Recently, I bought “Korean History in Maps” by Michael Shin. #Korean TV is full of sageuks (dramas in historical settings.) Its fun to try and figure out what is being accurately represented and what is not. Either way, it leads to me learning about Korean history. I soon learned that I needed maps and timelines.
In the U.S., we look at historic maps and are only shown the gradual expansion of states on this land mass. Its fairly linear. We are completely disconnected from the people who have lived here since before the European invasion. For us, history is only about when the boundary lines shifted westward. Meanwhile, North and South Korea combined are about equal in land mass to the state of Idaho, but it takes 150 pages filled with maps to give you an basic introduction to their history.
Its fascinating. There is so much for me to learn. I knew almost nothing about pre-WWII Korea before watching Korean dramas. I’m glad I didn’t pick Chinese TV!
No matter how different the particulars of a culture or civilization, one can notice some universal commonalities, along the way. Perhaps its clearer to say, one can wonder about some commonalities and develop questions about the human species.
Here is one of those casual observations, from today:
Then I read this:
“The development of agricultural techniques also provided an impetus for the centralization of political power, as the state monopolized the manufacture of iron tools, mobilized labor for large-scale public works, and expanded the area of land under cultivation.” – “Korean History in Maps” pg 17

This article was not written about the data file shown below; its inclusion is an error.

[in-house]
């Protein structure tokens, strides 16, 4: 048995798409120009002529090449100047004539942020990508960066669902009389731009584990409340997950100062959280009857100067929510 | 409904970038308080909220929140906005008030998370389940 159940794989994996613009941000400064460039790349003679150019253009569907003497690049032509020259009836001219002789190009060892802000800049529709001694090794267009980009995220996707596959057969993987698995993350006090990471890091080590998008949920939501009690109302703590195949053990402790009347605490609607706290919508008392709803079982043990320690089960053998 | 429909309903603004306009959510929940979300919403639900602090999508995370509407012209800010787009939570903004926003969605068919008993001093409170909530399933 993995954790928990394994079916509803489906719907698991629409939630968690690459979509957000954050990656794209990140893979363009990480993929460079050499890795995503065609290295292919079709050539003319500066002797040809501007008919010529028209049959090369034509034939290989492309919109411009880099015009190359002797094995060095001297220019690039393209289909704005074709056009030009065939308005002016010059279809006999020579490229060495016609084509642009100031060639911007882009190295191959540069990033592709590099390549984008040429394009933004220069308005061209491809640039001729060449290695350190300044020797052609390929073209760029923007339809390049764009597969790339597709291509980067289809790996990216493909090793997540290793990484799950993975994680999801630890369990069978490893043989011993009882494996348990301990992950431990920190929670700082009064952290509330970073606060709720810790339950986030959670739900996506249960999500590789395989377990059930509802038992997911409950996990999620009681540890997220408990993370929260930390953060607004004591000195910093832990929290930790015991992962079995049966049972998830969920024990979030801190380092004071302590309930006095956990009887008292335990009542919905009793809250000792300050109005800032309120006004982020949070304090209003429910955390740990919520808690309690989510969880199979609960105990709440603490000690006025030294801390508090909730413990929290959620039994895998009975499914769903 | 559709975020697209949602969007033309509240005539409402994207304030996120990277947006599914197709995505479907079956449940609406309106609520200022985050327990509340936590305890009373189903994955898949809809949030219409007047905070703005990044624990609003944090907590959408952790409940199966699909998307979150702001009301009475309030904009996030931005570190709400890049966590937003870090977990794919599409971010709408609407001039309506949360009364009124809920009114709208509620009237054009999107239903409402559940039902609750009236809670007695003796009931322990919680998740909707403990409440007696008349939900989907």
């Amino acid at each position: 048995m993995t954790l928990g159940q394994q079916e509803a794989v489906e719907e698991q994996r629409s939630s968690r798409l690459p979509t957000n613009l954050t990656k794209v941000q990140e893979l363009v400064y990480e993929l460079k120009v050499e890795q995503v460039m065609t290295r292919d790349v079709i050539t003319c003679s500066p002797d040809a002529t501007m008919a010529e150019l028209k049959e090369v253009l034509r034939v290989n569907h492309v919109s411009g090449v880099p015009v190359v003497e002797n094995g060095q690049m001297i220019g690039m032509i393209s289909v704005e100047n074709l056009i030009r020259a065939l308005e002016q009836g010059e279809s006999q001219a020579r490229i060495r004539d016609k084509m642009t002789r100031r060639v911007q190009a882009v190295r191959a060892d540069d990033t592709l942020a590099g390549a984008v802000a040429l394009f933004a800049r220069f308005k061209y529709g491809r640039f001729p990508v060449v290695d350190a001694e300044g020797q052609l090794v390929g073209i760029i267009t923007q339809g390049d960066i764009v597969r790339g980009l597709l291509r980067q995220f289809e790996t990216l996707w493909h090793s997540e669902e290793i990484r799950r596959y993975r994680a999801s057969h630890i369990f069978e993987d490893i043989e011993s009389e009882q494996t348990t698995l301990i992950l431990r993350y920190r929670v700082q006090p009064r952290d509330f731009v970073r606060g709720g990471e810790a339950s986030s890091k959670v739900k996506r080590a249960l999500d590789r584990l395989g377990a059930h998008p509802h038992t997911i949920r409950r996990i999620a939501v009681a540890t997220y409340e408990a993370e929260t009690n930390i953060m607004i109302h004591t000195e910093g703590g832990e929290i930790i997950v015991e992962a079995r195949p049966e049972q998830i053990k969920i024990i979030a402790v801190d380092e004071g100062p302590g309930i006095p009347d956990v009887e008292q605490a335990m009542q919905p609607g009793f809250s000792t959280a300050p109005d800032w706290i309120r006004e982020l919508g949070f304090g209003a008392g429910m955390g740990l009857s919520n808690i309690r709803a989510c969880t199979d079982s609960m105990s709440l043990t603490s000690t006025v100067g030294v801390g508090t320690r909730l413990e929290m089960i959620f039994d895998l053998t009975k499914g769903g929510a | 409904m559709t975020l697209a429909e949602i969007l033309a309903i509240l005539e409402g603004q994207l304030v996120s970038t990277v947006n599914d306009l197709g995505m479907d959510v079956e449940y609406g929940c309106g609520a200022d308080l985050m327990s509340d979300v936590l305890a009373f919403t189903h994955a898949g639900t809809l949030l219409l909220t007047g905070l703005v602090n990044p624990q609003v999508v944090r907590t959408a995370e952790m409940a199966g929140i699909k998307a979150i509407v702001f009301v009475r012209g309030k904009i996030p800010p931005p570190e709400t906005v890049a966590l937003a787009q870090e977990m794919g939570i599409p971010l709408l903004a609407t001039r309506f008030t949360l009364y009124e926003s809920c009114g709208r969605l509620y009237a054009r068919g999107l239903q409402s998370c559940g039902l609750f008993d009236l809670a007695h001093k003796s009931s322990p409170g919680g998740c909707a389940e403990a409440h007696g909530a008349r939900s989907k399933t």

In history, the state in the story did exist, but didn’t last long after enthroning a king. They simply became a more “threatening” target to the other states. It also seems that almost all technological development may begin with a benign or beneficial intent and is then applied to political power wielding.
Thoughts all prompted by watching a cheezy Korean sageuk with some entertaining hairdos and hilarious facial expressions which reminded me of silent movies. Never underestimate the potential sparks that can be ignited by seemingly vapid entertainment.